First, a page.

It ultimately did not, not in their faces....
The term "Catalan nation" being ambiguous, the door was open so that everybody could interpret the question on independence the way they saw fit.
This leads to two conclusions. The first is that if we accept the above premiss, the faux referendum was a total mess, with two different question being subjectively asked. Secondly, the part of the voters that understood Catalonia proper instead of Catalan Lands was later kidnapped -or rather votenapped- by Anna Arqué, in the name of all the organisers (nobody ever contradicted her), see again her Gara interview.
As to Artur Mas, we have to once more recapitulate: the organisers of the referendum, as virtually all Catalan separatists, have a pancatalan orientation. That is a known reality. And the term "Catalan nation" was intrinsically defined during at least the first half of the referendum as meaning Catalan Lands by the posters we have seen.
One has to conclude that the president of Catalonia, who has the obligation to be better informed than the average citizen, was either very uninformed about his own country, or that he did indeed support the idea of creating a new state in Europe that would include all territories in which Catalan is historically spoken, such as those that lie in neighbouring Aragon, and that he was supported in this idea by his predecessor Jordi Pujol and the large majority of his own ministers. Or that he simply didn't care for such "details".
It is now clear why the government of Aragon had to perceive this faux referendum as a threat to the territorial integrity of its region. A threat that came from both Catalan "civil society" and that region's political elite. Not a clear and direct threat but a virtual one, as I have claimed at the start. However, one has to concede that its virtual character does not offer much comfort, to say the least.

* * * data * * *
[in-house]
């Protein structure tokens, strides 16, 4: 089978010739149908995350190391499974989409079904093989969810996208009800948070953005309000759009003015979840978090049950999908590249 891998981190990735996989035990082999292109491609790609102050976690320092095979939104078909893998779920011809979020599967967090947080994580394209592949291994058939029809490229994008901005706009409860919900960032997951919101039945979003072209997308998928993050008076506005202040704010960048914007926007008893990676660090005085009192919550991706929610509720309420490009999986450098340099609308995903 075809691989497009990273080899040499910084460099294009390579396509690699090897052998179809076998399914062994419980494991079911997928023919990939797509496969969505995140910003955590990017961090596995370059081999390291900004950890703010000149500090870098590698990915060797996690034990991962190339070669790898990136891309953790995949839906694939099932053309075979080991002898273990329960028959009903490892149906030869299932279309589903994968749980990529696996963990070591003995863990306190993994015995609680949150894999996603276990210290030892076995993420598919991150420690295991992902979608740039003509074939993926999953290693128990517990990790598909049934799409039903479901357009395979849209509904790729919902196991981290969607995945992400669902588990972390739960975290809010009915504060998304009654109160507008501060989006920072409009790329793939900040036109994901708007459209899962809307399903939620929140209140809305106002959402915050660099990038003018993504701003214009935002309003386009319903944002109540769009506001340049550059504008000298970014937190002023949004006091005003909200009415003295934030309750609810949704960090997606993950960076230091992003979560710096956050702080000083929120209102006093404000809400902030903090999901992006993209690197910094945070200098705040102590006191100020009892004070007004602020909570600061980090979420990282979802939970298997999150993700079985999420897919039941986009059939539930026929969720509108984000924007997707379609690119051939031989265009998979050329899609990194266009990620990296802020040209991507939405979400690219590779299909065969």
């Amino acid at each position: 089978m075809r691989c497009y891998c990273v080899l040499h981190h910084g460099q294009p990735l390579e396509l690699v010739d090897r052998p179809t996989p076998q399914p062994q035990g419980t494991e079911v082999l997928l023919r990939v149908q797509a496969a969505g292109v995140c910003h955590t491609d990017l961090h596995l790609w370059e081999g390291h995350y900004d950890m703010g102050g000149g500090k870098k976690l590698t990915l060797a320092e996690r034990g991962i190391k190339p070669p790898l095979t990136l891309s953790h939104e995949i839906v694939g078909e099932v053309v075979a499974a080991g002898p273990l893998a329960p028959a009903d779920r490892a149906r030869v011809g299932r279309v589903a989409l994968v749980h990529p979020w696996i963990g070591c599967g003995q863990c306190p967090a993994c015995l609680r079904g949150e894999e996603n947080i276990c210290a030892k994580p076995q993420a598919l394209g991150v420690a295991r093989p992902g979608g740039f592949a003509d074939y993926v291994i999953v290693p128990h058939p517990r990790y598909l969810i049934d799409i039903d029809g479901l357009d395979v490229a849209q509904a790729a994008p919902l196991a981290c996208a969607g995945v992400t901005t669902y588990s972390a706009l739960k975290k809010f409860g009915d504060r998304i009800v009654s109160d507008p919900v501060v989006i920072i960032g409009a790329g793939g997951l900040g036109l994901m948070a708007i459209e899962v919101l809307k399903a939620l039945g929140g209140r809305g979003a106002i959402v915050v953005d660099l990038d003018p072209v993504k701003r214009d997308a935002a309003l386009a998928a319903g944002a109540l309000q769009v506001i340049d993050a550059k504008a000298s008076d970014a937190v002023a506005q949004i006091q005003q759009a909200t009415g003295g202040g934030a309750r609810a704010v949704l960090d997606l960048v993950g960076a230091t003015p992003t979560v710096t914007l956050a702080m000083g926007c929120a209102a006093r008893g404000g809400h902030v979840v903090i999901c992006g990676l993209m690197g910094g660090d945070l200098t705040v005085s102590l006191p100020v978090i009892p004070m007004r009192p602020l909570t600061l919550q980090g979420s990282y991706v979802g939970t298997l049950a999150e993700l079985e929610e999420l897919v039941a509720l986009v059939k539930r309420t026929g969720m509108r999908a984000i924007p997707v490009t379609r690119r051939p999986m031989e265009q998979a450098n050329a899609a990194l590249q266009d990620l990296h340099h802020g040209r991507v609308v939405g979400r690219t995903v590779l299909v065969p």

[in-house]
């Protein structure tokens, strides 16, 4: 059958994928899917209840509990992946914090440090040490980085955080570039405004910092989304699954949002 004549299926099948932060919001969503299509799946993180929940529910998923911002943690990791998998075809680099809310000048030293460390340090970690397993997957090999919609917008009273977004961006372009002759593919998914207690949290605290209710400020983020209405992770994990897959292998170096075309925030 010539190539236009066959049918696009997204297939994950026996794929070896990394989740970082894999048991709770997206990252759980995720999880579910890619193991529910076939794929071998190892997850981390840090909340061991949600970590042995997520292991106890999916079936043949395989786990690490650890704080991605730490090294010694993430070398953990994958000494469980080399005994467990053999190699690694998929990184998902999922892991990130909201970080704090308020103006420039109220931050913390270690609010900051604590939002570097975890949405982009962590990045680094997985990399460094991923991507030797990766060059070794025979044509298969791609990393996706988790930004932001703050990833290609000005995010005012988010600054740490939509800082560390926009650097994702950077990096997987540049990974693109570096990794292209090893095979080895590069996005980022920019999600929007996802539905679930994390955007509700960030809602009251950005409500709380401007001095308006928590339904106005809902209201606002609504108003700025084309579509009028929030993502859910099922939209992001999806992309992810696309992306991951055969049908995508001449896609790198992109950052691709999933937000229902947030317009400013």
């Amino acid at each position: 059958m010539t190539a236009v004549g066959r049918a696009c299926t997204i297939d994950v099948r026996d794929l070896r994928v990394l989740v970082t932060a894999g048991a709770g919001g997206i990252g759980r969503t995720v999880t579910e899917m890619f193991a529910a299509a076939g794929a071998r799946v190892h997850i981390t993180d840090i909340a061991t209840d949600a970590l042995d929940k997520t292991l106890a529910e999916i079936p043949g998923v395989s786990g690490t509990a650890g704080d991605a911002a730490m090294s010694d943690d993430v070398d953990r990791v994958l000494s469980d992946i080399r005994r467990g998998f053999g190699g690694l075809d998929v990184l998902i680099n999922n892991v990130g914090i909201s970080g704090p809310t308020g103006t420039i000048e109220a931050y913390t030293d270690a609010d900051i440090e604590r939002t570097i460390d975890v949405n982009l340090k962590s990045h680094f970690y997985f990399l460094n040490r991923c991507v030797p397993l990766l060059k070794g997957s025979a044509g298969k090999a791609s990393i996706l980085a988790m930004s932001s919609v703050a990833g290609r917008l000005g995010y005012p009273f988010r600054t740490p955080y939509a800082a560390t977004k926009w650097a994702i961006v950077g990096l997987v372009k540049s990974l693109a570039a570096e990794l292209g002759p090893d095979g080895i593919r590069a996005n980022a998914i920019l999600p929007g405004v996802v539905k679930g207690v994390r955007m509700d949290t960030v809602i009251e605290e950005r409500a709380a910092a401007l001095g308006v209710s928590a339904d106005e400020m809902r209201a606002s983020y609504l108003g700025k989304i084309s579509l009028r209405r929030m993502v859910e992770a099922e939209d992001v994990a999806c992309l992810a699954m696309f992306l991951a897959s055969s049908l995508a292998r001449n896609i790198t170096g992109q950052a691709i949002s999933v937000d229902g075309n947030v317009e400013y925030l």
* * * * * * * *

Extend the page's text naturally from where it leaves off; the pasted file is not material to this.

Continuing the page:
The relations between Catalonia and Aragon are poisoned since then. This can be in noone's interest. Mr Mas did not have the necessary vision to anticipate that his own actions would have such an unsettling outcome. He has learned dangerously little from History. Instead, he has insisted much on the personal nature of his vote. This makes him a frivolous politician unfit to lead any region or country.
I therefore request that he be removed from office.
The undemocratic nature of the faux referendum has been obvious at every stage. Its organisers had a territory in mind that was much larger than the territory in which the referendum took place, which was only Catalonia proper.
In addition to that, they were not neutral to the outcome, in spite of their reiterated claims that every vote counted no matter which way it went.
To illustrate that, let's have a look at a press article. And let me ask you: What is wrong with this photo?
The article puts the date of the photo at April 10, 2011, latest. The very day the faux referendum had arrived at its last stage in Barcelona. Voting day.
Someone is apparently making propaganda for a yes vote. But who? Just look what's there on top of the table: books.
More precisely, copies of this book:
A book that was ready for delivery two days before the Barcelona referendum. A book made by some of the organisers of the Catalunya Decideix movement, the organisers of the referendum that was taking place the very moment that photo was shot in the streets of Barcelona.
In Spain there is the institution of the "jornada de reflexión", which is usually the Saturday before election Sunday. No electoral propaganda is allowed during 48 hours. Every country I know forbids propaganda at least at election day.
The organisers of the faux referendum had their Sí-book out in the streets nonetheless.
This, if nothing else, shows how faux the referendum was, and what its organisers thought of democracy, and of the people they called on to participate. It was a farce, a scam.
They will be repeating it all over again. They have already started.
Undemocratic beyond any reasonable doubt.